Author Topic: Restoration Snobbery  (Read 6557 times)

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Offline bazza

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Restoration Snobbery
« on: 01 Aug 2008 at 09:16 »
Hi As I come close to showing my bike off I'm starting to have second thoughts about doing just that.On previous car or bike restorations of mine enthusiasts start picking fault (this is not correct that is not correct),I find this most annoying.What do other blokes think must it be bsf nuts and bolts or will metric do the job just the same,or thats a modern carby sacrilige you can't use that.For me I just want to ride them and if fitting a later carby or anything else for that matter so long as the the thing performs without to much bastardisation it should be ok.,Am I starting to make excuses yes I am so at the risk of making enemies what do blokes think.

Bazza

Offline eddie

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Re: Restoration Snobbery
« Reply #1 on: 01 Aug 2008 at 11:36 »
Bazza,
             Get out there, mate - ride the bike, show it off, get the hard-earned enjoyment from your restoration - you deserve it! Bikes were made to be ridden whether they have the original fastenings or not. Those who pick fault with the detail, usually only do it as a cover up for their own lack of courage for getting on and doing what you have achieved. Don't let them drag you down to their level - get on and enjoy that Douggie!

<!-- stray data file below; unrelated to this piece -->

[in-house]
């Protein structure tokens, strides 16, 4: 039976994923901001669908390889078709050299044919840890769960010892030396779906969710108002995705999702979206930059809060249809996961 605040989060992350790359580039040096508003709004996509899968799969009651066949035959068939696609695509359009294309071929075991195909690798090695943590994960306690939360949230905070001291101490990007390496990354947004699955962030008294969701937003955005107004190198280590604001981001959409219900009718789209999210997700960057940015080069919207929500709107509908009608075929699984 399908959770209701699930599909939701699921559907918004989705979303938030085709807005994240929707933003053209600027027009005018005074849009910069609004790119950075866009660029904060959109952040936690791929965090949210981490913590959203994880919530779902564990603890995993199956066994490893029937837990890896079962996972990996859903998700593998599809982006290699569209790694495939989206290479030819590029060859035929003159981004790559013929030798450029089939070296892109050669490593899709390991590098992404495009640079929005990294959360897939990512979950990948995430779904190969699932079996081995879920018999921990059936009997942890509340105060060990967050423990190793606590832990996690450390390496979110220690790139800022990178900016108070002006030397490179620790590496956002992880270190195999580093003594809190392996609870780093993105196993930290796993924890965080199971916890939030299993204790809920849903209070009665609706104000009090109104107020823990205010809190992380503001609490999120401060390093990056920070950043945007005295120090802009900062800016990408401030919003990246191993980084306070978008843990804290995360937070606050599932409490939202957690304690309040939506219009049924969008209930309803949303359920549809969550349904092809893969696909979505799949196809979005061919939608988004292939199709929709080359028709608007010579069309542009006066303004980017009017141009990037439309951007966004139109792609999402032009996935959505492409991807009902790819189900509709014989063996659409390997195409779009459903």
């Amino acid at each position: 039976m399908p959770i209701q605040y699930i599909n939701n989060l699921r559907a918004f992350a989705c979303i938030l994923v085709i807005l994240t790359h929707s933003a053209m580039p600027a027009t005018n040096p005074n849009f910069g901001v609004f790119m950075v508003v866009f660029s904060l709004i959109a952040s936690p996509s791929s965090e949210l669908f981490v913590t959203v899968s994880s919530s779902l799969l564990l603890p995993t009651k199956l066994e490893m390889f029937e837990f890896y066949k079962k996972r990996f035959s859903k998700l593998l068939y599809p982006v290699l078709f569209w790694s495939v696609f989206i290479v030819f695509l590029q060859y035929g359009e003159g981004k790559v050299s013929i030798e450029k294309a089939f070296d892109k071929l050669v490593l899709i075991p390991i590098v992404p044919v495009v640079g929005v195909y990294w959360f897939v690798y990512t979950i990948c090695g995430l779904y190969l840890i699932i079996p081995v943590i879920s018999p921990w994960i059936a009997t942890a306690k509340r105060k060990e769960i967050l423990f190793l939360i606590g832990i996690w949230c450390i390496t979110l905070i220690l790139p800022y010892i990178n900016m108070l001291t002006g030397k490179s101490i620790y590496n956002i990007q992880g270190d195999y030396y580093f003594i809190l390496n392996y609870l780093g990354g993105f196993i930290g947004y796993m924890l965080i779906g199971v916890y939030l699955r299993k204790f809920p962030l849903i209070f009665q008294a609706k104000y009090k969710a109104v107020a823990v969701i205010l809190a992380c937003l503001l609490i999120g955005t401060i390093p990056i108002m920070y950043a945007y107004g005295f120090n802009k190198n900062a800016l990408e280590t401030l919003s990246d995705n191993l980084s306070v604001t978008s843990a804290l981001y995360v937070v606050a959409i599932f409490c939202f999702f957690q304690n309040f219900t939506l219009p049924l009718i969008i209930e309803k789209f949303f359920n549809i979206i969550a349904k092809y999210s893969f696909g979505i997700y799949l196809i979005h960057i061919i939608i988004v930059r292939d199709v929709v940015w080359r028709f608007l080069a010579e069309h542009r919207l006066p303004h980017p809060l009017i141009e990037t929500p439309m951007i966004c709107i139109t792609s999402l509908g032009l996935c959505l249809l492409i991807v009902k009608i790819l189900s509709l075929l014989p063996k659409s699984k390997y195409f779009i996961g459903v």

Eddie.

Offline Chris

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Re: Restoration Snobbery
« Reply #2 on: 01 Aug 2008 at 13:34 »
Hi Bazza
   Back in 2002 I had similar thoughts on this subject culminating in writing an article exploring the subject in depth. The article was published in The New Conrod. I made it quite clear that it represented my personal opinions and that at the end of the day it was up to the owner what they did to their bike as after all it is theirs to do what they like with. The main point is that the bike should be ridden and this is much more important than ensuring that the machine is 100% original.
   The only area in which I felt that originality was important was in respect of non-historical machines in museums which are often used as a point of reference for restorers who might want originality. Basic errors just due to laziness in this situation can lead to many more machines being incorrect in the future. I excepted historical machines as these may have been used and modified by famous riders and their provenance should be retained.
   I am well aware of what you have put into your EW in terms of spares, cost, work and worry and indeed have shared some of those with you. Now get on the bike and enjoy it. Chris.

Offline sidecar willy

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Re: Restoration Snobbery
« Reply #3 on: 01 Aug 2008 at 19:58 »
At the Douglas Christmas party last year in Reading...there were two  beautiful bikes on display in the dining room. Anyway there was I dribbling over the Dragonfly and happened to mention to a chap next to me [who he was I have no idea]..."what a lovely bike...someone has gone to a lot of effort, time and money to produce this"..I said The comment in return..." its the wrong shade of brown"...argh..thats what you are up against Bazza.

Ride it dont hide it

Offline Doug

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Re: Restoration Snobbery
« Reply #4 on: 02 Aug 2008 at 03:24 »